With the ever-increasing need for high data transmission speed it is clear that optical interconnects between processor chips are required. Higher data rates and interconnection densities with lower system-level power dissipations could be obtained when using photons as the medium to detect, process, and transmit information, rather than converting between electrical and optical signals, i.e. all-optical information processing. Other advantages provided by optical interconnects in comparison to their electrical counterparts include, the difficulty in scaling down electrical interconnects makes resistive loss and capacitive latency an issue, precision of synchronisation, voltage isolation (less cross-talk) and design simplification.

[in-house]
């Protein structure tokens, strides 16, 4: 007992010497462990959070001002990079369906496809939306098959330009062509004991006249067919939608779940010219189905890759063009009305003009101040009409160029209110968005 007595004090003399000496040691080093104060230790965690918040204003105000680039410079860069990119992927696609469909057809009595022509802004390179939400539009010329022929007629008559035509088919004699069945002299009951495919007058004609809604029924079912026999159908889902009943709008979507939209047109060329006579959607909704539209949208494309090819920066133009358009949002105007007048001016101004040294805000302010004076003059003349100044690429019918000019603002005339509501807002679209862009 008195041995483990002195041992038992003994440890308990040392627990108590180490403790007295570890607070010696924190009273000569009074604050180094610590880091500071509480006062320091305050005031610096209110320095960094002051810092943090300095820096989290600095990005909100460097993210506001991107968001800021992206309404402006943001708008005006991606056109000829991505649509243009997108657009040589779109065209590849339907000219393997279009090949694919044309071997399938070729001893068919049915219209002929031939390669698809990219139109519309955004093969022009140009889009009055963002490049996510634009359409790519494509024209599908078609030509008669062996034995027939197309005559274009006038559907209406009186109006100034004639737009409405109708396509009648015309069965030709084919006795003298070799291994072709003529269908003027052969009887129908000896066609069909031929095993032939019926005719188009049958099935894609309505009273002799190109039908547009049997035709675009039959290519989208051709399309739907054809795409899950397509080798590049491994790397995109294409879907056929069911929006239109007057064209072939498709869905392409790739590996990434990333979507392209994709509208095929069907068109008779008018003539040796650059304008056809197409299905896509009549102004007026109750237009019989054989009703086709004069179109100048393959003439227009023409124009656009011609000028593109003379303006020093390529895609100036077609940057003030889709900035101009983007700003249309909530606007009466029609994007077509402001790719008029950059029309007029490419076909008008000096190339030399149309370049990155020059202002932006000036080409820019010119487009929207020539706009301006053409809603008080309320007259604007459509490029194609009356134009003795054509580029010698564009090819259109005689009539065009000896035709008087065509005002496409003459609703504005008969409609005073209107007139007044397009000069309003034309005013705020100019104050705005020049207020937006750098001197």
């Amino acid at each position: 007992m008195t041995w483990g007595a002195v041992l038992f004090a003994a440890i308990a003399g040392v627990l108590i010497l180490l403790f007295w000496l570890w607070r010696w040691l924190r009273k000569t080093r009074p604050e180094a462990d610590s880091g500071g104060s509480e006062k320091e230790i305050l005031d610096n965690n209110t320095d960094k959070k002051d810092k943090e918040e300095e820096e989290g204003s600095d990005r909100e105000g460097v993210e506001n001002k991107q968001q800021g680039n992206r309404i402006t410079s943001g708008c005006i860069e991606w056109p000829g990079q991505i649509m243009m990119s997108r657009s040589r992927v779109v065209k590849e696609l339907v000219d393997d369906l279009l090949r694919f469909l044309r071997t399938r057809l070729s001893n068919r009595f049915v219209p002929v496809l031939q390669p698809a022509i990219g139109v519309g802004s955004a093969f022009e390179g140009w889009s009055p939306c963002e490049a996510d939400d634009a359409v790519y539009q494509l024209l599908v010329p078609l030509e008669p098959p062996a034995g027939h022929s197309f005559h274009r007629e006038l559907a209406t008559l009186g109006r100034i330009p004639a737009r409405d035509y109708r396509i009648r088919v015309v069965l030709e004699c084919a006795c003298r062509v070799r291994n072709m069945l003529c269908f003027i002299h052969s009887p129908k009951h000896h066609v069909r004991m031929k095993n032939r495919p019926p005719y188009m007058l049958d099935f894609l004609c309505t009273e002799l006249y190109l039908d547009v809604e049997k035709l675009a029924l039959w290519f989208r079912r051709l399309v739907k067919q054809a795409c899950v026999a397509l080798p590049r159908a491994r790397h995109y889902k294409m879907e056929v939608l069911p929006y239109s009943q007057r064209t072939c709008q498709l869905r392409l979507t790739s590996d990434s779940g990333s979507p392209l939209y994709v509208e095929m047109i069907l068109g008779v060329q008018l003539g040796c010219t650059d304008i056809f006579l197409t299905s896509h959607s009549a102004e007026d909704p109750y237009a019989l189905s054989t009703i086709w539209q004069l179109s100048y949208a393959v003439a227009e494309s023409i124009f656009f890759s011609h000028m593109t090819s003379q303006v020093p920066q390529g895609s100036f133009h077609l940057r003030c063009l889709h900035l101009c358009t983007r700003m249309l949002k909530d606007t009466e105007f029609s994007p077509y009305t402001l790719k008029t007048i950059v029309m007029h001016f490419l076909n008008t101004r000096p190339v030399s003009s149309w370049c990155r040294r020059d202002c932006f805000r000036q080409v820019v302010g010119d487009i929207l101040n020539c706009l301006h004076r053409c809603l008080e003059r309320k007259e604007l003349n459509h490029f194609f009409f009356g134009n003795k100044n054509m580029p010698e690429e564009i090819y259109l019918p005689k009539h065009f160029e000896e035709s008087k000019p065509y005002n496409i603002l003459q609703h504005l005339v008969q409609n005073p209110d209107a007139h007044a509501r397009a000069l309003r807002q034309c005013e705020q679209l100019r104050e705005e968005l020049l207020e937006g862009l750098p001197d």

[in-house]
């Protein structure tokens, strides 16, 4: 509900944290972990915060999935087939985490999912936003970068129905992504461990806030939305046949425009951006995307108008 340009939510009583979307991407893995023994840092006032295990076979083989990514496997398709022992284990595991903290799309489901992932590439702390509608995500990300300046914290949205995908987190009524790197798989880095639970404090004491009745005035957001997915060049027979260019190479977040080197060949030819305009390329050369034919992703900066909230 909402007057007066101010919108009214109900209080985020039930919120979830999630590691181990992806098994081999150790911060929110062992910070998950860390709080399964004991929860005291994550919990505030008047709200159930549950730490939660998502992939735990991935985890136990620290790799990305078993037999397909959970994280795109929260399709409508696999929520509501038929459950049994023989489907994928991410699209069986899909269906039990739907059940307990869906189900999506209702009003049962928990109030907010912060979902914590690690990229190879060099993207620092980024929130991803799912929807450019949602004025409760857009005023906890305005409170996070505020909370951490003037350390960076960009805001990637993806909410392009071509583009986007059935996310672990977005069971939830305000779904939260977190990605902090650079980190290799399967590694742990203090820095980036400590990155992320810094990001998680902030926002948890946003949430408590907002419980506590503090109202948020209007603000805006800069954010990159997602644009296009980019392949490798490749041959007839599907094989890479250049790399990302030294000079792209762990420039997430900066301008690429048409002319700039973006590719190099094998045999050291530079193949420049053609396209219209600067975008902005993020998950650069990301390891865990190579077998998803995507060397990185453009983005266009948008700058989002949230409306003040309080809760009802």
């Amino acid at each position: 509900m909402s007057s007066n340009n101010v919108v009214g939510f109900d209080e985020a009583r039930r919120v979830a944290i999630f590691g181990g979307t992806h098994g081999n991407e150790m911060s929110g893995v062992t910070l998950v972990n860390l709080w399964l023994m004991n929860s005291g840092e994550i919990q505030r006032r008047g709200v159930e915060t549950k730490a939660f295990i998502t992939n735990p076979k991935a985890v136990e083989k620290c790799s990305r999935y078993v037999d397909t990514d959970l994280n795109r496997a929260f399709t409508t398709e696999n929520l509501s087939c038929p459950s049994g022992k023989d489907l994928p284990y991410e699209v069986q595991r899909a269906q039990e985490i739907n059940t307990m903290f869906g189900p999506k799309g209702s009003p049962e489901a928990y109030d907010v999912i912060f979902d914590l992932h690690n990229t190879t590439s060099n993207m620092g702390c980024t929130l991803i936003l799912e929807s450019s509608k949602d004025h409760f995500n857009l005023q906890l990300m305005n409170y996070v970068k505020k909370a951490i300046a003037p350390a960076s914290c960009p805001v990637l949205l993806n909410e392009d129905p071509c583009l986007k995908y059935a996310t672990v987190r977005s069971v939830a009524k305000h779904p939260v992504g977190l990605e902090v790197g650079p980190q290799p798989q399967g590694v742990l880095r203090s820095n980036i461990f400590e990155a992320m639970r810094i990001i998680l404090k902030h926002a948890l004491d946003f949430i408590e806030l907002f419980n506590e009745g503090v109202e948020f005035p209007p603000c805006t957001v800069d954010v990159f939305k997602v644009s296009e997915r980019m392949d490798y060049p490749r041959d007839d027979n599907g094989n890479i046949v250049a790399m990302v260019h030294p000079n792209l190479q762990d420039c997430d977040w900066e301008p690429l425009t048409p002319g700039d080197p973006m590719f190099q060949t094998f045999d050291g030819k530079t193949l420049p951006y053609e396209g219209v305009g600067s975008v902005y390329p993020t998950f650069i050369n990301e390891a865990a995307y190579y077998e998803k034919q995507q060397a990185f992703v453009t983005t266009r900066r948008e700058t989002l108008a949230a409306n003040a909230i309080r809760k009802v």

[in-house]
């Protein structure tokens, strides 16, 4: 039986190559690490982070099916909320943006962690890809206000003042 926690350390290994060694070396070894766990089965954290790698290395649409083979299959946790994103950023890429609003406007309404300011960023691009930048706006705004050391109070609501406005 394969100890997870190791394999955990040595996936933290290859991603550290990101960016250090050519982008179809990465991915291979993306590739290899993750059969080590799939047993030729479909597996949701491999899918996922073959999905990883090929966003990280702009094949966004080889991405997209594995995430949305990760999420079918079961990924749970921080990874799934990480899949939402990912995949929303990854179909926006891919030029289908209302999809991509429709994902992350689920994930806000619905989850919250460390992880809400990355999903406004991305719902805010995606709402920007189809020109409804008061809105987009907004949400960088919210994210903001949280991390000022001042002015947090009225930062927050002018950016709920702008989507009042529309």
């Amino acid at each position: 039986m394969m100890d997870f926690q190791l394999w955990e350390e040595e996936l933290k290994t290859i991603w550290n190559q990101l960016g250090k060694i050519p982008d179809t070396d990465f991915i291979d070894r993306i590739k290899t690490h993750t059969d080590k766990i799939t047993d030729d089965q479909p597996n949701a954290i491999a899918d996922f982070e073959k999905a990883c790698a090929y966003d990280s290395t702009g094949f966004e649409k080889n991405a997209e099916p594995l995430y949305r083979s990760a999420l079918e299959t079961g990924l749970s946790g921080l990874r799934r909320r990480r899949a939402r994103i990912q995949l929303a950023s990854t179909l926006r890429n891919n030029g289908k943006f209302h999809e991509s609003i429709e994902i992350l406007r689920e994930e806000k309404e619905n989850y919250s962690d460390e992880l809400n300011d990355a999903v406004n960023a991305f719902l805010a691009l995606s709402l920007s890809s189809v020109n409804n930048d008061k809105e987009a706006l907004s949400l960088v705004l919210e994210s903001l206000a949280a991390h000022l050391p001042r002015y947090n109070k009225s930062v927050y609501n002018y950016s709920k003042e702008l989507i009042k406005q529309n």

Silicon photonics is currently a dominant technology in optical and data communication systems which demand for higher speeds, low power consumption and low cost. However, on-chip integrated, high efficiency lasers are still elusive due to mechanical/structural mismatch in material platforms between the lasers and silicon substrates. Using selective area growth to engineer the shape of III-V semiconductors (material of choice for laser) at the nano/micro-scale, this project will investigate the design, growth, fabrication and characterisation of micro-ring lasers on silicon platforms.
The aims of project are to:
Physics, Materials Science, Engineering